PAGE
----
(Continued from yesterday)
b) Another said by voluntarily paying the tax, Jesus taught humility to His disciples.
In interpreting the Bible, there is often a primarily meaning as intended by the author, and other meanings of secondary importance. I do not think teaching humility is the primary meaning here. The context is not about humility.
c) Another said He demonstrated kenosis to the tax collectors.
A basic rule is that we must always discover what it means to the original hearers, before we see what it means to us the current readers. I doubt very much the tax collectors recognized Jesus as God Incarnate emptying (kenosis) and humbling Himself in paying the tax. I don’t think kenosis is the point at all.
d) Yet most commentators linked this to giving Caesar what belonged to Caesar and said He demonstrated to His disciples on submission to the authority because the bible said His act was to avoid offending the tax collectors, but then why did He challenge and break other Jewish laws?
Rendering to Caesar what is Caesar’s is a separate teaching. There it was giving to a pagan emperor. Here it is a contribution to God. The only thing common was giving. Submission to authority is taught by the Bible, but I don’t think that’s the point here, as the tribute money was for God, not an earthly authority.
Mt 17:27 says, “so that we do not offend them”. Jesus was never afraid of confronting the Jewish authorities. Why did He make a concession here? First, note that Jesus came to fulfill the Law, not break it. He broke the tradition of the elders, to teach them the spirit of God’s Laws:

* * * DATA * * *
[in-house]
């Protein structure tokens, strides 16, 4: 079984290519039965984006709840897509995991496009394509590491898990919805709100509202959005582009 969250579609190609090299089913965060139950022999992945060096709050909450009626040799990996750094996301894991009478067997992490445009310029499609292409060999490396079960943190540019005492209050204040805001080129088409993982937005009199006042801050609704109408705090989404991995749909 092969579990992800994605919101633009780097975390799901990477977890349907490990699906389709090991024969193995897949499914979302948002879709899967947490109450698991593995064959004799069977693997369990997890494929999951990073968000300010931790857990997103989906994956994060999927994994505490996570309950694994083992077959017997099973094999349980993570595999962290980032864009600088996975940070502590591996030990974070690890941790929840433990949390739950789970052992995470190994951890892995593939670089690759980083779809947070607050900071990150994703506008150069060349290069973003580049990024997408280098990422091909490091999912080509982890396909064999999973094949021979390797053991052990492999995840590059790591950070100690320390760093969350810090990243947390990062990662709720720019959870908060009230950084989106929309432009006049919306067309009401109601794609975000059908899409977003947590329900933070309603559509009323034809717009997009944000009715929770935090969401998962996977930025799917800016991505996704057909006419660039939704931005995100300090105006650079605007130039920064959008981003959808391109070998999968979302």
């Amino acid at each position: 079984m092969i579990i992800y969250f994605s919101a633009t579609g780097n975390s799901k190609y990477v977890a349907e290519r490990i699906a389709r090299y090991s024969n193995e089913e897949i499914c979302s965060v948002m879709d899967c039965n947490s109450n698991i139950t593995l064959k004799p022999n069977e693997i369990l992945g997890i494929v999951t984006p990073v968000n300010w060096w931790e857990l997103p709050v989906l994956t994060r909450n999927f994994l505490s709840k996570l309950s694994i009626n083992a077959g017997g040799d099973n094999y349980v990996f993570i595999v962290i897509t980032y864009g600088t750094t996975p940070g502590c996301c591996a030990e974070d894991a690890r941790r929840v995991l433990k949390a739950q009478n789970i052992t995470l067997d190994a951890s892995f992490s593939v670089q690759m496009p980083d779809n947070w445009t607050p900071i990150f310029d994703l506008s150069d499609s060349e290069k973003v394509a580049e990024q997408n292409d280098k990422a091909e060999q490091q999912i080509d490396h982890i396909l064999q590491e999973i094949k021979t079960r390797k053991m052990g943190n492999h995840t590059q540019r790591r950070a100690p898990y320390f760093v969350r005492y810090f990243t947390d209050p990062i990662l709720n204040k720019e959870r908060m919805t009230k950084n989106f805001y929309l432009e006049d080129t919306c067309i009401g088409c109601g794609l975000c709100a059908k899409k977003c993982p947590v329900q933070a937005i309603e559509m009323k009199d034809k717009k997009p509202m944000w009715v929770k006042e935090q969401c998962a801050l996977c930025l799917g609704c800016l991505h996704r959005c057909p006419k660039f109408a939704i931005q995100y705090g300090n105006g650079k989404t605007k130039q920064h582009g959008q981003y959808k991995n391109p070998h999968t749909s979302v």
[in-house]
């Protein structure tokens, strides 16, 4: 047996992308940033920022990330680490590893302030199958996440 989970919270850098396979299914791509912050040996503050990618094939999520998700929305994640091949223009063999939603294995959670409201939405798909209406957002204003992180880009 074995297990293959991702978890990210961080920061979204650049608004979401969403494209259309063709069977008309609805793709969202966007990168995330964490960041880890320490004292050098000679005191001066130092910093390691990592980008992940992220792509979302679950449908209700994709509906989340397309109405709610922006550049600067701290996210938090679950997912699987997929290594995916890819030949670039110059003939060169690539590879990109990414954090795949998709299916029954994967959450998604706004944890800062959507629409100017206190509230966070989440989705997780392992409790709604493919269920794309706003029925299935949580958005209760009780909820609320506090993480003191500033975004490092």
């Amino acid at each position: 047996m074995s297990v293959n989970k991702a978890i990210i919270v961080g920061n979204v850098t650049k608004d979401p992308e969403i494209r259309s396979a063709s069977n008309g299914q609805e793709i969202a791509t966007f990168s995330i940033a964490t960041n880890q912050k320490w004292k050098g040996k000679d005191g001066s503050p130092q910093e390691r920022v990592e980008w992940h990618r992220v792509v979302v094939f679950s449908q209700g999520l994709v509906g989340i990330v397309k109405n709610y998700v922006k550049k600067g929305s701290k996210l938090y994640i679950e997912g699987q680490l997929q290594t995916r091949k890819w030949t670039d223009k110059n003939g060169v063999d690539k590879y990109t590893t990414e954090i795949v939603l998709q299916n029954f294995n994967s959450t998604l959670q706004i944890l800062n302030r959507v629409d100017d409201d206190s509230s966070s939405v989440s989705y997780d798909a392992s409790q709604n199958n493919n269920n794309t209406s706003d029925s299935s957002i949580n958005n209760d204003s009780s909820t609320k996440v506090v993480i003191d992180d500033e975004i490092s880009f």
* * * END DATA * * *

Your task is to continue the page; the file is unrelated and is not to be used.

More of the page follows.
• Mt 5:17 “Do not think that I came to abolish the Law or the Prophets; I did not come to abolish but to fulfill.
• Mt 15:2-3, 6b Why do Your disciples break the tradition of the elders? For they do not wash their hands when they eat bread.” And He answered and said to them, “Why do you yourselves transgress the commandment of God for the sake of your tradition? … And by this you invalidated the word of God for the sake of your tradition.
• Mt 7:5, 8-9, 13 The Pharisees and the scribes asked Him, “Why do Your disciples not walk according to the tradition of the elders, but eat their bread with impure hands?” … Neglecting the commandment of God, you hold to the tradition of men.” He was also saying to them, “You are experts at setting aside the commandment of God in order to keep your tradition. … thus invalidating the word of God by your tradition which you have handed down; and you do many things such as that.”
The two drachma tax was part of the Law, not a tradition of men; therefore Jesus willingly complied. Or it may be that He was a friend of tax collectors and sinners (Mt 11:19; Lk 7:34) and knew that they were only doing their job. So just as He did not need to be baptized by John but did anyway, He paid the tax voluntarily to “fulfill all righteousness” (Mt 3:15).
(To be continued)